The last time the Canucks didn’t pick until the third round of the draft was in 2020, taking defenceman Joni Jurmo 82nd overall. Jurmo has given little indication that he has an NHL future in the past four years, though he was part of the trade package for Lindholm.

Selected on either side of Jurmo, however, were two NHL players: defenceman Wyatt Kaiser for the Blackhawks and winger Alex Laferriere for the Los Angeles Kings.

So, it’s certainly possible the Canucks could get a prospect with an NHL future with their first pick of the draft. To get a better idea of who that prospect might be, let’s take a look at who the experts in the public sphere have ranked 93rd overall.

While some public rankings have yet to be released or have only released their top-32 for the first round, others have released longer lists that include 93rd overall. Who the Canucks pick won’t necessarily be among these prospects; this is more to just give you an idea the type of player the Canucks might get.

Parker Alcos, D — Edmonton Oil Kings (WHL)

Elite Prospects has Canadian defenceman Parker Alcos ranked 93rd overall, describing him as, “A tall, smooth defenceman with shutdown defensive potential and a sneaky-good puck game.”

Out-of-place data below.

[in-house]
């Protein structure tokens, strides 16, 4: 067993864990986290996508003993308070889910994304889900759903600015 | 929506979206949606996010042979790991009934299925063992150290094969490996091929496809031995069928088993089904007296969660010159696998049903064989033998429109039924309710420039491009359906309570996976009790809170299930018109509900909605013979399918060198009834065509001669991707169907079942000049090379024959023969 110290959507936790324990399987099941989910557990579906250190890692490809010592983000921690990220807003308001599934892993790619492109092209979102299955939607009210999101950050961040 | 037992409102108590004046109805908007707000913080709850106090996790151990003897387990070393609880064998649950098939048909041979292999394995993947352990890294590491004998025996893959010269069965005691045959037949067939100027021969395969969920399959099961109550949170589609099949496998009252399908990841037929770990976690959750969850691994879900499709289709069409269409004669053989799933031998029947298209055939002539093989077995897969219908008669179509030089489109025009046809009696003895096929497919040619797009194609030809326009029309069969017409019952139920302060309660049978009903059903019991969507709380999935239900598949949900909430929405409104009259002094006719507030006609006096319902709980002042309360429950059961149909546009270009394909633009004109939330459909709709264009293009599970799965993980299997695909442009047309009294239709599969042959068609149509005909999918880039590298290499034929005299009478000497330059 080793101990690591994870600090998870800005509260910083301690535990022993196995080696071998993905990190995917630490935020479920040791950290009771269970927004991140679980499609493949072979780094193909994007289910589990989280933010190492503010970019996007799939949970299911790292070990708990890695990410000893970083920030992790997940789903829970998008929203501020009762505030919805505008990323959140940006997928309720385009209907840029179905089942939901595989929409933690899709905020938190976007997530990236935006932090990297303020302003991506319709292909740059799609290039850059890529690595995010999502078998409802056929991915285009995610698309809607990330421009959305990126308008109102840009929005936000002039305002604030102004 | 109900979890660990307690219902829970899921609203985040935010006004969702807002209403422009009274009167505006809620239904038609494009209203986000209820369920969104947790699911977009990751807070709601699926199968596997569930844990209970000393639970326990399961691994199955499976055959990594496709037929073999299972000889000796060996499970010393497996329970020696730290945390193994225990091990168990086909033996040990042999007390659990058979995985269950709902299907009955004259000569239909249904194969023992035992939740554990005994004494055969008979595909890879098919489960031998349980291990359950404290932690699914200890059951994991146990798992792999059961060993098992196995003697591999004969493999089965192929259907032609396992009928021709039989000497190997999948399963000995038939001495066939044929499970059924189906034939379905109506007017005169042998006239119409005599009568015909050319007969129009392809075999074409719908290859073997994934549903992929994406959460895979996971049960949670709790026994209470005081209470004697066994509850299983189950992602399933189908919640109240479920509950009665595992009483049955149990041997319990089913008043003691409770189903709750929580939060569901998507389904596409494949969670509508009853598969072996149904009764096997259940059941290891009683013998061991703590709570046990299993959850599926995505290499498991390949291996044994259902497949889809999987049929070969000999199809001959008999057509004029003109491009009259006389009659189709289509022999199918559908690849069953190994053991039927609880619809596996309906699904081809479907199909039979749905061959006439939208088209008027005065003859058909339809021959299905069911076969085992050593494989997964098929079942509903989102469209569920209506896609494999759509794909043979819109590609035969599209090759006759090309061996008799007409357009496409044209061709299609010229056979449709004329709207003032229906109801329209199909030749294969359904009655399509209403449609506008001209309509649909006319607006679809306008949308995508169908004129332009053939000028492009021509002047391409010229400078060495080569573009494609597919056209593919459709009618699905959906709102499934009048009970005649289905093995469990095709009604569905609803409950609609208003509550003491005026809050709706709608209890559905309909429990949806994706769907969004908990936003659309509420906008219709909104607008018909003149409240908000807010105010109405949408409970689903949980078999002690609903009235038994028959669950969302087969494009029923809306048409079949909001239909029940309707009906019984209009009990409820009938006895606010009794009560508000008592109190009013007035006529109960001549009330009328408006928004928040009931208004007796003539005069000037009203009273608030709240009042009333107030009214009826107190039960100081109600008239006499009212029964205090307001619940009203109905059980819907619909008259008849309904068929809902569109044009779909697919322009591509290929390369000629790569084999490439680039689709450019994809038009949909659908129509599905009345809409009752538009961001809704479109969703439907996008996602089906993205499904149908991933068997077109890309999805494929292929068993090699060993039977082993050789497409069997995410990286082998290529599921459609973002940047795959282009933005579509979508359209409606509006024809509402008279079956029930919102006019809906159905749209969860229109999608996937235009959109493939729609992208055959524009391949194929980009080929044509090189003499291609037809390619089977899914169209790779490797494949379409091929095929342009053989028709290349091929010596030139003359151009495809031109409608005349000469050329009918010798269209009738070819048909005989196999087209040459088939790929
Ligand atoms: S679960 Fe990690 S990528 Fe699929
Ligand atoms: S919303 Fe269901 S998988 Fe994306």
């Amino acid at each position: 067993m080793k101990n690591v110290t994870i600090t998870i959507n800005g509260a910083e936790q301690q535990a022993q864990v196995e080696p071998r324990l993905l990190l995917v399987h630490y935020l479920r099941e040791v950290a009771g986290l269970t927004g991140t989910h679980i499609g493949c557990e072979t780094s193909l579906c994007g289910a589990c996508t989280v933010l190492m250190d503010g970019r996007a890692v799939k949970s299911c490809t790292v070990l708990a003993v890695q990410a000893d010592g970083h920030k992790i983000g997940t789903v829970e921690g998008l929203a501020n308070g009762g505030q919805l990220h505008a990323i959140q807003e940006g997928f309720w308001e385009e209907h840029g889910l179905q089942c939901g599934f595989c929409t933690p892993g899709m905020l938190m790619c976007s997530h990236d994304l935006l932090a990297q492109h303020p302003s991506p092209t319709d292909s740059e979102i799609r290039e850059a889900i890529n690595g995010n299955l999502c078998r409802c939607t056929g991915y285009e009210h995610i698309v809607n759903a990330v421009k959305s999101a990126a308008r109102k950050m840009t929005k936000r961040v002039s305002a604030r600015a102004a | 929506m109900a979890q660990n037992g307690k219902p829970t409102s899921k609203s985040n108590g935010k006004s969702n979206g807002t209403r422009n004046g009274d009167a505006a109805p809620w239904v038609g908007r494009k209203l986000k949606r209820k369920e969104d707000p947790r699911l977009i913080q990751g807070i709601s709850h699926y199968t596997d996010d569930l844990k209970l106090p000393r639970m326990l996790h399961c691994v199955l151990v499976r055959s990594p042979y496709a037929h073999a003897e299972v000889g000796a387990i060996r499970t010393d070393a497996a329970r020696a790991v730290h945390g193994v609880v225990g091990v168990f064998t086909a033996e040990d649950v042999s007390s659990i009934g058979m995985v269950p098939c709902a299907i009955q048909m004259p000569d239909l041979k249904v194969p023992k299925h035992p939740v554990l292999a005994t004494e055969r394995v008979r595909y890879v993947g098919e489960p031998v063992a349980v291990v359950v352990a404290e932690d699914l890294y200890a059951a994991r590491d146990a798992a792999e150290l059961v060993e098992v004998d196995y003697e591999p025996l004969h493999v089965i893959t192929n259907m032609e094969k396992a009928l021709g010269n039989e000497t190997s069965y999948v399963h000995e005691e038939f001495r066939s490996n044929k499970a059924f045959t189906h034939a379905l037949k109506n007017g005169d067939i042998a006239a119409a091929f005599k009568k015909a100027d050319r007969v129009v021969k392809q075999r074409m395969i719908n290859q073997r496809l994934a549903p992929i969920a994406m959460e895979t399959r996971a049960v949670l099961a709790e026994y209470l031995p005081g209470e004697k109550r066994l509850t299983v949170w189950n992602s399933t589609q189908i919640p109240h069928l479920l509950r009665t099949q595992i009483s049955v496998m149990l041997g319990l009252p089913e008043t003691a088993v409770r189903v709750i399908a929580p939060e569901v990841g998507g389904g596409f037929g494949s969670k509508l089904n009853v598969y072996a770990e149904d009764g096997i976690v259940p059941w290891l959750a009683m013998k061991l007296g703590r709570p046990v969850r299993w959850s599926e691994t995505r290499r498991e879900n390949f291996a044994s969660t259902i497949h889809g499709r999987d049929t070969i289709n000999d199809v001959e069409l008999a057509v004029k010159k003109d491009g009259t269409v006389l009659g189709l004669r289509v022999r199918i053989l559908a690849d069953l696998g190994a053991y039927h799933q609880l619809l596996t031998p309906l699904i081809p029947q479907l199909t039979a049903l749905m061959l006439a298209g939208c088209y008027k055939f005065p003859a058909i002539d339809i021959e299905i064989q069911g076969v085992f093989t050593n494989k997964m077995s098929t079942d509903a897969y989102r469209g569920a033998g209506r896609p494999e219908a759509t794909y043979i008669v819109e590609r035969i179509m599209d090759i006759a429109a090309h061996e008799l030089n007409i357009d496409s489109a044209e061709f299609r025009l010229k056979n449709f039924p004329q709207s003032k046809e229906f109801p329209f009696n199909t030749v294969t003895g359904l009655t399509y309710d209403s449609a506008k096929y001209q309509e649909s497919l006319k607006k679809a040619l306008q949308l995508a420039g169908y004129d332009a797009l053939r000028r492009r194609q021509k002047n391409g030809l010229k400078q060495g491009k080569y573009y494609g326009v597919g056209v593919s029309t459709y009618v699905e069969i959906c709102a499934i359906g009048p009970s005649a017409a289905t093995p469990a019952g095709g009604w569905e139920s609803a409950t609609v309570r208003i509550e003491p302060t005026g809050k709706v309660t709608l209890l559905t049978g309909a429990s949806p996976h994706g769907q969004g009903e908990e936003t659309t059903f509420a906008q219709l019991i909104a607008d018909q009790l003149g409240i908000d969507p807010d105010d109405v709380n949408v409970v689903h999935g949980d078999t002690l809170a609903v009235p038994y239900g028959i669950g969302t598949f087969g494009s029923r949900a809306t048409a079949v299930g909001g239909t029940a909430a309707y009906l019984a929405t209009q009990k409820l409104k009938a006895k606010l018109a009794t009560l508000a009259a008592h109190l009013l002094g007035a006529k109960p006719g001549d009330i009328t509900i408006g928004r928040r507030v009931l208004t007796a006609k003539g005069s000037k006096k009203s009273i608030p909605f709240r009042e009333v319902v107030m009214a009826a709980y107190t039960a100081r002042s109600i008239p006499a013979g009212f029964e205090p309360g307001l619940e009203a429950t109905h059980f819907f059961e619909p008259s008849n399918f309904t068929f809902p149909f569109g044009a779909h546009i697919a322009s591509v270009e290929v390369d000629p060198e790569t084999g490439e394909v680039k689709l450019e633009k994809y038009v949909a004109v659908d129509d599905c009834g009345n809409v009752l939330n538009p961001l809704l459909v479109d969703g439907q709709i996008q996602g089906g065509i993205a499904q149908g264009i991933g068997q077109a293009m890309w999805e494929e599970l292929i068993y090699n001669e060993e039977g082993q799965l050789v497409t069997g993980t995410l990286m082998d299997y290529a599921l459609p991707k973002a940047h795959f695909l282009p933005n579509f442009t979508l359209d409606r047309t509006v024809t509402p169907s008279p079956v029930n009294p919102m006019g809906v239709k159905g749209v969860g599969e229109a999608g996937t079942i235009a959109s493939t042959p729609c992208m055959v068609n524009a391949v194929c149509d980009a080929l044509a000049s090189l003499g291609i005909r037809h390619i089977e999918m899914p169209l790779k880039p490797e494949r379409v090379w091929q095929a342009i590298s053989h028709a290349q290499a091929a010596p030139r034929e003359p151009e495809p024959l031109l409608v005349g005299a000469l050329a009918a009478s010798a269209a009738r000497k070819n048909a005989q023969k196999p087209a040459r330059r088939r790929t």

The 6’3” Alcos is one of the younger players in the draft, as he doesn’t turn 18 until July 20 and “breezed through big minutes,” according to Elite Prospects. Sounds like a solid prospect but he only had 15 points in 67 games this past season in the WHL for the Edmonton Oil Kings. Understandably, with small point totals like that, Alcos has question marks surrounding his hands and offensive upside.

From a Canucks perspective, Alcos is a local boy from Port Moody, so that would be a nice bonus.

Fyodor Avramov, LW — Kapitan Stupino (MHL)

Dobber Prospects has Russian winger Fyodor Avramov ranked 93rd overall, describing him as “a raw but skilled hulking winger who uses his physicality liberally.”

The 6’3” Avramov has 44 points in 49 games in the MHL, Russia’s junior league, and has a sc bottom-six potential in the NHL. He’s got great hands and a strong physical game, but questions around his skating. 

“He will need a few years and is far from a slam-dunk NHLer, but the raw tools are intriguing,” says Sebastian High from Dobber.

Kasper Pikkarainen, RW — TPS U20 (Liiga U20)

Scott Wheeler at The Athletic has Finnish winger Kasper Pikkarainen ranked 93rd overall. In what is apparently becoming a bit of a theme, Pikkarainen is also 6’3”.

“Pikkarainen is a scrappy, competitive, physical player who fits a fourth-line profile,” says Wheeler. “He’s strong and sturdy. There isn’t a check he won’t finish…He’s a tone setter and pest.”